Blame the media, not Kerry

We need our own Fox News to make sure the message doesn't get filtered. Readers respond to Arianna Huffington.

By Salon Staff
November 10, 2004 6:00AM (UTC)
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[Read "Kerry Was Not Bold Enough to Win," by Arianna Huffington.]

It is clear that Ms. Huffington was not able to see and hear John Kerry in person on the stump. I was able to see him twice up close in Raleigh and in Greensboro, N.C. Kerry's message was clear and loaded with traditional Democratic Party values. I believe that the problem with the campaign is that Kerry was "Gored" by the media.


His message was filtered by the commentators and pundits, so that the uninformed voters in the red states never got to know the real John Kerry and his plans as president. His bounce in the polls after the debates is proof of this thesis, for the media could not filter what he said and how he said it.

The Republicans are way ahead of the Democrats in getting their message out via right-wing talk radio, their Fox News propaganda arm, and the cowered major news networks that could not bring themselves to report that President Bush lies to the American people. For all of the soul-searching now underway among progressives on how to sharpen the message, the solution is obvious.

It's not the message, stupid! We need our own, progressive cable news network to counter Fox News and to keep ABC, CBS, NBC and CNN more honest. I helped to bundle $185,000 in contributions to the Kerry-Edwards campaign from Chapel Hill, N.C. I have already informed some Democratic Party leaders that next time such money will not be so easy to raise if it is to be spent on 30-second TV commercials that for the most part had little influence on the election outcome.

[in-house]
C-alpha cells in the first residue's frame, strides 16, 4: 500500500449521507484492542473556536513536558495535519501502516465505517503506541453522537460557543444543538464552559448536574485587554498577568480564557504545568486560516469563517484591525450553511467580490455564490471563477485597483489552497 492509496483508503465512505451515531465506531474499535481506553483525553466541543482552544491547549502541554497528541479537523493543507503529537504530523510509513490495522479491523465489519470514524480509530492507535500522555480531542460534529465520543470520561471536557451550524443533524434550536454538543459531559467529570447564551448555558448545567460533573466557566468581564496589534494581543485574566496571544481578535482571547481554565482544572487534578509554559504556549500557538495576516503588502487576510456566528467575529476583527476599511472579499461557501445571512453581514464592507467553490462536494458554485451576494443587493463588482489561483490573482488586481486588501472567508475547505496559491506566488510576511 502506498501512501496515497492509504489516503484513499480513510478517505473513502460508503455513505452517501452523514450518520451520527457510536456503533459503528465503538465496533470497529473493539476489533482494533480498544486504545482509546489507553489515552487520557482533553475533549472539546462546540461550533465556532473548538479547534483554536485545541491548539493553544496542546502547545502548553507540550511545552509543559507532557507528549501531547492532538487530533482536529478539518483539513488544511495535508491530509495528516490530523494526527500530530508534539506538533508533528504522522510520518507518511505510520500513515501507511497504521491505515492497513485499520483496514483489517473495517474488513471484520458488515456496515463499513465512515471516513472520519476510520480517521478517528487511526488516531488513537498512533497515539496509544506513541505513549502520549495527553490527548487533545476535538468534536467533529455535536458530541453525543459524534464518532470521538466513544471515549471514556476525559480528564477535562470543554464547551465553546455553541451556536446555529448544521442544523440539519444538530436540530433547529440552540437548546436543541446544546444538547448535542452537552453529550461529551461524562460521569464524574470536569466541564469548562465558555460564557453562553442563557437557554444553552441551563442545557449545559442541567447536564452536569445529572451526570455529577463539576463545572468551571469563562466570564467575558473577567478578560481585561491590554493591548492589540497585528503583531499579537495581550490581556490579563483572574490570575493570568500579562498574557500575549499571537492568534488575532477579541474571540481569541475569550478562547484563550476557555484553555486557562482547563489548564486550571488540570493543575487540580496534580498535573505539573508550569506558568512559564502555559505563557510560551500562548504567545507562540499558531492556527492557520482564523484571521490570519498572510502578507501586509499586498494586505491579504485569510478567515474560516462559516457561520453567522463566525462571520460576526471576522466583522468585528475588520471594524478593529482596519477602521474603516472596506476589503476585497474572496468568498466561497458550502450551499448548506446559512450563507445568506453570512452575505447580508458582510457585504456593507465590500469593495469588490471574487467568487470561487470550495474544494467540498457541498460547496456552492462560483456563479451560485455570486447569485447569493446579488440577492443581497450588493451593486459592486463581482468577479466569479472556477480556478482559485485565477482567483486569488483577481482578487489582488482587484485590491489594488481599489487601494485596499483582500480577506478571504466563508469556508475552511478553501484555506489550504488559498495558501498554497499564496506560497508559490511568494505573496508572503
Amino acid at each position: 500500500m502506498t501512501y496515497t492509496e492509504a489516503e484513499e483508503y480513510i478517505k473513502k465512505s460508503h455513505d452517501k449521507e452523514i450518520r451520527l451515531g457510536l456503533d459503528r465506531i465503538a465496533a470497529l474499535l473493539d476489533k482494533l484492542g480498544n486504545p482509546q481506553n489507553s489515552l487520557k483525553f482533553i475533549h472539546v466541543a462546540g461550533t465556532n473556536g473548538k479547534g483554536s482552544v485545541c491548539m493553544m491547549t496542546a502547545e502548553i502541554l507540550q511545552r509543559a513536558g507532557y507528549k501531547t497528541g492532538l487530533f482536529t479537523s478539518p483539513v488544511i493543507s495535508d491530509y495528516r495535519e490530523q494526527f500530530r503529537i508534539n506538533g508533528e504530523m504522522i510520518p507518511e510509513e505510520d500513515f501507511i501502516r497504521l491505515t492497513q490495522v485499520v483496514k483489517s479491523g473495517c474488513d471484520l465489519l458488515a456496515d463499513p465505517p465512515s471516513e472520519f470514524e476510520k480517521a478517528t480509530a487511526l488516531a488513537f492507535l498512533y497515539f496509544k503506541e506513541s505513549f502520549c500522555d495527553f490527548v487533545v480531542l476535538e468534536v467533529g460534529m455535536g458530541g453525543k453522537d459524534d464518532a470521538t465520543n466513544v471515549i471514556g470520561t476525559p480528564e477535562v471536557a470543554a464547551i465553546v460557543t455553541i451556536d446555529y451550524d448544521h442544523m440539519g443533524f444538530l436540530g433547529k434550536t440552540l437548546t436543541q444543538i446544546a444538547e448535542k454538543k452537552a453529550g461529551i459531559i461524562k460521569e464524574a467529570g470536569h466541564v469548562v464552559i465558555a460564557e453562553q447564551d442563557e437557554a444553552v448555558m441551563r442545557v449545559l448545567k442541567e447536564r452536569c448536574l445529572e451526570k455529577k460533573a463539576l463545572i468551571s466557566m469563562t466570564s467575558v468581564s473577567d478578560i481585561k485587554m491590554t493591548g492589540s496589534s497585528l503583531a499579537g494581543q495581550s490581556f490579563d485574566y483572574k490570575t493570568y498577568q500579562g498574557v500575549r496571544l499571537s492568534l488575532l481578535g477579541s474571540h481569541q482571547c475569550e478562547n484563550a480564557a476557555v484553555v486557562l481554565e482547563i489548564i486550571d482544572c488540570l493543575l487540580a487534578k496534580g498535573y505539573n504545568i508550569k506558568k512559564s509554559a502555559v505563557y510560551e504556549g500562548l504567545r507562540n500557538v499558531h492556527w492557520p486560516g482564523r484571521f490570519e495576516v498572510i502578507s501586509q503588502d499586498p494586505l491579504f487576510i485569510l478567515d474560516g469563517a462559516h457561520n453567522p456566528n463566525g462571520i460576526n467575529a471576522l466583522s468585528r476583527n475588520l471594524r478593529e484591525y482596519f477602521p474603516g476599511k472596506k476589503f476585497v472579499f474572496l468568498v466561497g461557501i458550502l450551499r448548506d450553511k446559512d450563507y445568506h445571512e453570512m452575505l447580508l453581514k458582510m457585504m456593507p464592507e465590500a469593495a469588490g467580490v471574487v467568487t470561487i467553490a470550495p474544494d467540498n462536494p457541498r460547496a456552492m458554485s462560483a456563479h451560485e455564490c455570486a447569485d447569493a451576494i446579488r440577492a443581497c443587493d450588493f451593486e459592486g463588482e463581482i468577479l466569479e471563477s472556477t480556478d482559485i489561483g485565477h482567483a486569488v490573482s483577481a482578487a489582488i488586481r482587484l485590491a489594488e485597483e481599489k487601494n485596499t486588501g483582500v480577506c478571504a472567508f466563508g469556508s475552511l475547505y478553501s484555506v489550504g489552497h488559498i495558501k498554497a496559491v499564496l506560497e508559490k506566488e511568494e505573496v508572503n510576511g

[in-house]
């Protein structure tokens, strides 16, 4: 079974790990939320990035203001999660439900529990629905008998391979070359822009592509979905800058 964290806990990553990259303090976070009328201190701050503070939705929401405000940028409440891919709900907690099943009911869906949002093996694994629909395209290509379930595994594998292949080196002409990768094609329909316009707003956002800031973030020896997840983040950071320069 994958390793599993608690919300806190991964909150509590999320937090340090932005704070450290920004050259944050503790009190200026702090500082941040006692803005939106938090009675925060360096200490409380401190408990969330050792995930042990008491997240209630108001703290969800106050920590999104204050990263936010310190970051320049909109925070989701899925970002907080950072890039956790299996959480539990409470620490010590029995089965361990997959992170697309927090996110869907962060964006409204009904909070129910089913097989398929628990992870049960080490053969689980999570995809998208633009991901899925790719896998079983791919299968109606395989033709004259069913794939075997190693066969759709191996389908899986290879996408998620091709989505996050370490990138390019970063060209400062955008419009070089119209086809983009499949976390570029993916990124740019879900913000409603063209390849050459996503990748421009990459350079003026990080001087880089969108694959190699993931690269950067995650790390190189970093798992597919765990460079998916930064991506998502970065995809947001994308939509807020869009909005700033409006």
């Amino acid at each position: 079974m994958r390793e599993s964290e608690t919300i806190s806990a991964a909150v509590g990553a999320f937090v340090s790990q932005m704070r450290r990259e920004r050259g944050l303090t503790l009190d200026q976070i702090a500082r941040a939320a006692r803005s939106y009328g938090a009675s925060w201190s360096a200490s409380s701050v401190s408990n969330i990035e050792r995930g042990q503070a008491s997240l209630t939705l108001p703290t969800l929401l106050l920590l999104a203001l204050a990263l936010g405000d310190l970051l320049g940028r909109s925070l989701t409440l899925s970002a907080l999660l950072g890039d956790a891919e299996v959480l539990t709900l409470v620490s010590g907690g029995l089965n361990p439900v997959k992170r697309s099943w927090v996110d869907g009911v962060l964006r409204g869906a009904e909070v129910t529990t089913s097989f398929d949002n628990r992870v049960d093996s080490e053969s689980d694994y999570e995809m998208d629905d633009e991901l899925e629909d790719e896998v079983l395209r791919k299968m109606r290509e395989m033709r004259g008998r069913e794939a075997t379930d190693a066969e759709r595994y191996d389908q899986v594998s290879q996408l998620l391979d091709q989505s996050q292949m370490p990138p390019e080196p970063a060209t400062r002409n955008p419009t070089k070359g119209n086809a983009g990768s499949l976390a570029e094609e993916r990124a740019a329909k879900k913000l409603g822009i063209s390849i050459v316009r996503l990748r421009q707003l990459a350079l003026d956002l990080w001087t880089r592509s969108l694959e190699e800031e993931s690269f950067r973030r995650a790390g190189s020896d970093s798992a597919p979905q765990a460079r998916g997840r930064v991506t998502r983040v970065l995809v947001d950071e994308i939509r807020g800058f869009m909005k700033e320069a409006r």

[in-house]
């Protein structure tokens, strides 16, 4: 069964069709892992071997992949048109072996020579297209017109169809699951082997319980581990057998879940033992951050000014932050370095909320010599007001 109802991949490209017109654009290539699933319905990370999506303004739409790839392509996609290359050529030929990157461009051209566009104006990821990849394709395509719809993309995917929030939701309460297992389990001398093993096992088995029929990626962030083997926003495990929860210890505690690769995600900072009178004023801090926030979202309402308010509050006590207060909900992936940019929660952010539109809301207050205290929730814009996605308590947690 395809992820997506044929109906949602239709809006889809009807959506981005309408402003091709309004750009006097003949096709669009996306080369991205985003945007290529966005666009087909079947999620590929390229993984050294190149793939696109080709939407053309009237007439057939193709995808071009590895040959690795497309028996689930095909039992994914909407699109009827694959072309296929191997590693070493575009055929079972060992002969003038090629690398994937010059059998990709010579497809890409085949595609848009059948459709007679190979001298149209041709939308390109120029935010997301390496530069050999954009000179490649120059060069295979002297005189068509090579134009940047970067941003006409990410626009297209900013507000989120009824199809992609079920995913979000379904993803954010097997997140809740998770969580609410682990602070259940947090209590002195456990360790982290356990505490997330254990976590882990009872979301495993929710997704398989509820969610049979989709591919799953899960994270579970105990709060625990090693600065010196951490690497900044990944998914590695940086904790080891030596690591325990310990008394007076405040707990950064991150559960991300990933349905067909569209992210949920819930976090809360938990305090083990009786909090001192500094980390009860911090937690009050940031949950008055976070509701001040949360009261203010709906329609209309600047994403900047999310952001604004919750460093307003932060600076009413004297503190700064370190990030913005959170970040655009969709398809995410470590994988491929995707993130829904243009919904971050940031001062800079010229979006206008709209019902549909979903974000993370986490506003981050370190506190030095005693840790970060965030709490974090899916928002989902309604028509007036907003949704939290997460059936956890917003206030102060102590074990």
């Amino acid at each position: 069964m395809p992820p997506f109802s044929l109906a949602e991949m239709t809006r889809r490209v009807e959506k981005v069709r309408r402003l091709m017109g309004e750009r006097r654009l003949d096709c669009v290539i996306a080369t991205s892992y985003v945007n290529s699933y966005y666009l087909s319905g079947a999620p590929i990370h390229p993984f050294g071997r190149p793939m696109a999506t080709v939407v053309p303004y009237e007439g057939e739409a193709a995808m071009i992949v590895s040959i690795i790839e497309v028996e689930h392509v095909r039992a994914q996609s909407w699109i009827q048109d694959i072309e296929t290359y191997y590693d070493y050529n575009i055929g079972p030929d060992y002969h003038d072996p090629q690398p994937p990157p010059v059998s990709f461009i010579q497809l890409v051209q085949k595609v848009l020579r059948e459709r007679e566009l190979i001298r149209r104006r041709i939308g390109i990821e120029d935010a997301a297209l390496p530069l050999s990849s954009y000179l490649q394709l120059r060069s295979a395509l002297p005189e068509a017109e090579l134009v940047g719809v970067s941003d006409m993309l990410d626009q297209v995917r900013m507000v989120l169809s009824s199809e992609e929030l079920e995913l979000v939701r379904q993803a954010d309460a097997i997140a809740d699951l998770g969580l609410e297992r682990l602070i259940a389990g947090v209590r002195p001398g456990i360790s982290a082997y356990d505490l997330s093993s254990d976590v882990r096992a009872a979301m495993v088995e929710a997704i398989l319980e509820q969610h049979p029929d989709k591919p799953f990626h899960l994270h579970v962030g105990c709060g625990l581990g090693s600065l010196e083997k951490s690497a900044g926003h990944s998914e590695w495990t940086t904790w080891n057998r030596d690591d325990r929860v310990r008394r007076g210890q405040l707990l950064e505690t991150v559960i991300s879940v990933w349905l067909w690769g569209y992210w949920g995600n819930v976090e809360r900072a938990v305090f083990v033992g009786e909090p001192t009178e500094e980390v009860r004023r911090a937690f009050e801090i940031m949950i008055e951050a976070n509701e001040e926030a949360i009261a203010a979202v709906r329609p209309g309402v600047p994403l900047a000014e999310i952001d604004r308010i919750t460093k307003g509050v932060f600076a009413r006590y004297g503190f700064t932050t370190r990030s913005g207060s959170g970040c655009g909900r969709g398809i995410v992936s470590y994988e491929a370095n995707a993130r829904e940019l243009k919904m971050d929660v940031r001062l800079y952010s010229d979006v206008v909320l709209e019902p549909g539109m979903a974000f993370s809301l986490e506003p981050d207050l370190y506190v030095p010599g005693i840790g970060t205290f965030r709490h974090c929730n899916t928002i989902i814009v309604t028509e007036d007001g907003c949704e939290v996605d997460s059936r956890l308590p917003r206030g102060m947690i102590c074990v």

Let's be a real political party next time and control a national media outlet to carry the truth to the American people!

-- Tom Henkel

While reading her piece on John Kerry's loss, I could not help thinking about her own joust with the Terminator. During her campaign, she articulated an opposing viewpoint that was bold and idealistic. She demonstrated that she had a better grasp of the issues and hadn't conveniently arrived at them in time for the governor's race. How did the voters see her? As a hypocrite who accused corporations of not paying their fair share of taxes and secretly did the same.


People saw what media wanted them to see. How often was John Edwards, the much more dynamic of the two candidates, seen? He got less airtime than Cheney's daughter. Nothing is really going to change as long as media is so skewed to the right, which even the crypto Republican Paglia admits.

-- Jeff Strain


As someone who gave more money this cycle than I'd care to remember (I know Soros gave more, but he has more), I couldn't agree more with Huffington's analysis. Al Gore said he would have just let it rip. Rove observed that courting undecideds was a losing strategy. And Kerry never turned on his base: Bush got 11 percent black vote and 40 percent Latino, up from 2000.

But the basic problem is this: There are a lot of high school-educated white males that are very angry. They are angry about loss of jobs, status, 9/11, morality (read others, not their own); Bush has uncannily played into these guys. The Dems need to return to their core values and not become DINOs!

-- Deedee Arnall


Man, if Arianna had all the answers, why did she marry a gay guy and why didn't she get more than 14 votes when she ran for governor of California. I'm fucking tired of her lectures. She's smart -- but states her points with that snide authority that makes me want to slap her and then turn Republican.

Shut up, Arianna. Kerry probably won. Plus, people are unbelievably stupid, and there's no reason Dems should pander to that.

-- Bobbie Savitz


As much as I normally adore and agree with Arianna, I have to express my frustration and outrage at her Monday morning quarterbacking. Sure, Kerry's may not have been a perfect campaign, and he may not have been the perfect candidate. But as Al Franken noted today, Mythical Guy did not run this year, nor has he ever!

One of the gravest mistakes Democrats made in 2000 was to form a circular firing squad at the end of the election -- and place Gore in the center. Kerry filled that position last Wednesday. What is it with the cannibalism? Does it not occur to anyone that the party -- and more important, its principles -- would have done a far sight better had we steadfastly recognized the coup d'état for what it was and rallied around Al to begin the push to reelect Gore in '04? Does it not occur to anyone that this is what could make the difference now with Kerry? Analyzing and strategizing should not cease when Election Day is over; we still have a gravely serious threat to conquer, and blaming Kerry will not serve that goal.